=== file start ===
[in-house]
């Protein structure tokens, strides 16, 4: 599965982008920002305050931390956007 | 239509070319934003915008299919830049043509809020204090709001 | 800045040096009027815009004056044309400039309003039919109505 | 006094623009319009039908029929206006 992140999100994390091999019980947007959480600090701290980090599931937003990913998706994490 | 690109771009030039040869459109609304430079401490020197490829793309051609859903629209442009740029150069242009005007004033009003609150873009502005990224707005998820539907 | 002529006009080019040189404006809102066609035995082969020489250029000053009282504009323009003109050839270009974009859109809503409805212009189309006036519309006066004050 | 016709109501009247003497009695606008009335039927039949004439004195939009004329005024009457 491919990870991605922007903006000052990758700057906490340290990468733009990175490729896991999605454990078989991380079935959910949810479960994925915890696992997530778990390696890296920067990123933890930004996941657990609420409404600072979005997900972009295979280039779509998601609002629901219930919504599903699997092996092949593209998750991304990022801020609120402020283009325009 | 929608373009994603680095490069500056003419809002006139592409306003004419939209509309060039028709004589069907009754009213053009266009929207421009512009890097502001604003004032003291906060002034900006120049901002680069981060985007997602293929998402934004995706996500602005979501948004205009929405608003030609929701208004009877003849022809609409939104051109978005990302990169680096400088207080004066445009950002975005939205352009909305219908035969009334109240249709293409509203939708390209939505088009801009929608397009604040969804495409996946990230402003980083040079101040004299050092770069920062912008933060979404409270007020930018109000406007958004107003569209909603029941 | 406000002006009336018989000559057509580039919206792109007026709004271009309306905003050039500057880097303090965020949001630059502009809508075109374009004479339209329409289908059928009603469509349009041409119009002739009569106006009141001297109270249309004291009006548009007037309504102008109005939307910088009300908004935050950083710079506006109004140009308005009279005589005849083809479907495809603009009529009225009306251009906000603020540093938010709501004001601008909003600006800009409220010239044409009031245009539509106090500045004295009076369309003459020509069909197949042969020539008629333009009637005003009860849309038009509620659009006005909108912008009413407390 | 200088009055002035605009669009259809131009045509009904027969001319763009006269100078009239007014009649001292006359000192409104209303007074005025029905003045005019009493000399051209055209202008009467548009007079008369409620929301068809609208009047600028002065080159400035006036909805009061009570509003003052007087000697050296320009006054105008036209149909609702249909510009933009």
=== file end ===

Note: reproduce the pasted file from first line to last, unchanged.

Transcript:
[in-house]
């Protein structure tokens, strides 16, 4: 599965982008920002305050931390956007 | 239509070319934003915008299919830049043509809020204090709001 | 800045040096009027815009004056044309400039309003039919109505 | 006094623009319009039908029929206006 992140999100994390091999019980947007959480600090701290980090599931937003990913998706994490 | 690109771009030039040869459109609304430079401490020197490829793309051609859903629209442009740029150069242009005007004033009003609150873009502005990224707005998820539907 | 002529006009080019040189404006809102066609035995082969020489250029000053009282504009323009003109050839270009974009859109809503409805212009189309006036519309006066004050 | 016709109501009247003497009695606008009335039927039949004439004195939009004329005024009457 491919990870991605922007903006000052990758700057906490340290990468733009990175490729896991999605454990078989991380079935959910949810479960994925915890696992997530778990390696890296920067990123933890930004996941657990609420409404600072979005997900972009295979280039779509998601609002629901219930919504599903699997092996092949593209998750991304990022801020609120402020283009325009 | 929608373009994603680095490069500056003419809002006139592409306003004419939209509309060039028709004589069907009754009213053009266009929207421009512009890097502001604003004032003291906060002034900006120049901002680069981060985007997602293929998402934004995706996500602005979501948004205009929405608003030609929701208004009877003849022809609409939104051109978005990302990169680096400088207080004066445009950002975005939205352009909305219908035969009334109240249709293409509203939708390209939505088009801009929608397009604040969804495409996946990230402003980083040079101040004299050092770069920062912008933060979404409270007020930018109000406007958004107003569209909603029941 | 406000002006009336018989000559057509580039919206792109007026709004271009309306905003050039500057880097303090965020949001630059502009809508075109374009004479339209329409289908059928009603469509349009041409119009002739009569106006009141001297109270249309004291009006548009007037309504102008109005939307910088009300908004935050950083710079506006109004140009308005009279005589005849083809479907495809603009009529009225009306251009906000603020540093938010709501004001601008909003600006800009409220010239044409009031245009539509106090500045004295009076369309003459020509069909197949042969020539008629333009009637005003009860849309038009509620659009006005909108912008009413407390 | 200088009055002035605009669009259809131009045509009904027969001319763009006269100078009239007014009649001292006359000192409104209303007074005025029905003045005019009493000399051209055209202008009467548009007079008369409620929301068809609208009047600028002065080159400035006036909805009061009570509003003052007087000697050296320009006054105008036209149909609702249909510009933009």